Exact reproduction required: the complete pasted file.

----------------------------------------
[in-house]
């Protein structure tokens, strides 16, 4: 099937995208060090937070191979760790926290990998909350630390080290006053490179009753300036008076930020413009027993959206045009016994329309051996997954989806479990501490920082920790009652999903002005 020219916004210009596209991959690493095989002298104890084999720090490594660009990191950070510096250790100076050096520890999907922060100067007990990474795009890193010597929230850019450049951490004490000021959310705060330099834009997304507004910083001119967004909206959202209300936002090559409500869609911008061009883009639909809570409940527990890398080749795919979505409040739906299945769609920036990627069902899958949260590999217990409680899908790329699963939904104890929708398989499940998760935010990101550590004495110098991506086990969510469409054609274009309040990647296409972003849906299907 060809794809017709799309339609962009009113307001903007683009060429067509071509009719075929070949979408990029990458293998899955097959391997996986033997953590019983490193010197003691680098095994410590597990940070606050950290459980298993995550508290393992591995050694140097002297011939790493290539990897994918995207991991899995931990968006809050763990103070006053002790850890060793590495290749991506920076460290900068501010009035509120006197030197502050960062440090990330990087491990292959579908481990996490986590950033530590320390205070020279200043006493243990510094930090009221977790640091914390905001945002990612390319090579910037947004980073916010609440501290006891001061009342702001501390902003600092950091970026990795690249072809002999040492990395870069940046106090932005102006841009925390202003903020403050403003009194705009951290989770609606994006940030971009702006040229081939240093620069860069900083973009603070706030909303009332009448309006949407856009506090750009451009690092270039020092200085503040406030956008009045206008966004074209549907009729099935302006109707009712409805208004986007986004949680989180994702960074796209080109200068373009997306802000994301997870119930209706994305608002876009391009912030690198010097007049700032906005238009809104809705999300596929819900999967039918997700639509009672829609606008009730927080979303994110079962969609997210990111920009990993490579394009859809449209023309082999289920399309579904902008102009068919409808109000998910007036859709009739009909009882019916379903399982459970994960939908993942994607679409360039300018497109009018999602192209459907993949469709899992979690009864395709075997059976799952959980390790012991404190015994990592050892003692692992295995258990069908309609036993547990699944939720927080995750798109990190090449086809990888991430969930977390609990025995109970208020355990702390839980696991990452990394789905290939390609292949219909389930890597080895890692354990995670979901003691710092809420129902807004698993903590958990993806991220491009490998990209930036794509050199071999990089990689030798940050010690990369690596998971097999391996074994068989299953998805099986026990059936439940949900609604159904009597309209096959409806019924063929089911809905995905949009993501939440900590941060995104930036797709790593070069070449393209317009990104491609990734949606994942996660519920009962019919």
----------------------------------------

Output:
[in-house]
């Protein structure tokens, strides 16, 4: 099937995208060090937070191979760790926290990998909350630390080290006053490179009753300036008076930020413009027993959206045009016994329309051996997954989806479990501490920082920790009652999903002005 020219916004210009596209991959690493095989002298104890084999720090490594660009990191950070510096250790100076050096520890999907922060100067007990990474795009890193010597929230850019450049951490004490000021959310705060330099834009997304507004910083001119967004909206959202209300936002090559409500869609911008061009883009639909809570409940527990890398080749795919979505409040739906299945769609920036990627069902899958949260590999217990409680899908790329699963939904104890929708398989499940998760935010990101550590004495110098991506086990969510469409054609274009309040990647296409972003849906299907 060809794809017709799309339609962009009113307001903007683009060429067509071509009719075929070949979408990029990458293998899955097959391997996986033997953590019983490193010197003691680098095994410590597990940070606050950290459980298993995550508290393992591995050694140097002297011939790493290539990897994918995207991991899995931990968006809050763990103070006053002790850890060793590495290749991506920076460290900068501010009035509120006197030197502050960062440090990330990087491990292959579908481990996490986590950033530590320390205070020279200043006493243990510094930090009221977790640091914390905001945002990612390319090579910037947004980073916010609440501290006891001061009342702001501390902003600092950091970026990795690249072809002999040492990395870069940046106090932005102006841009925390202003903020403050403003009194705009951290989770609606994006940030971009702006040229081939240093620069860069900083973009603070706030909303009332009448309006949407856009506090750009451009690092270039020092200085503040406030956008009045206008966004074209549907009729099935302006109707009712409805208004986007986004949680989180994702960074796209080109200068373009997306802000994301997870119930209706994305608002876009391009912030690198010097007049700032906005238009809104809705999300596929819900999967039918997700639509009672829609606008009730927080979303994110079962969609997210990111920009990993490579394009859809449209023309082999289920399309579904902008102009068919409808109000998910007036859709009739009909009882019916379903399982459970994960939908993942994607679409360039300018497109009018999602192209459907993949469709899992979690009864395709075997059976799952959980390790012991404190015994990592050892003692692992295995258990069908309609036993547990699944939720927080995750798109990190090449086809990888991430969930977390609990025995109970208020355990702390839980696991990452990394789905290939390609292949219909389930890597080895890692354990995670979901003691710092809420129902807004698993903590958990993806991220491009490998990209930036794509050199071999990089990689030798940050010690990369690596998971097999391996074994068989299953998805099986026990059936439940949900609604159904009597309209096959409806019924063929089911809905995905949009993501939440900590941060995104930036797709790593070069070449393209317009990104491609990734949606994942996660519920009962019919």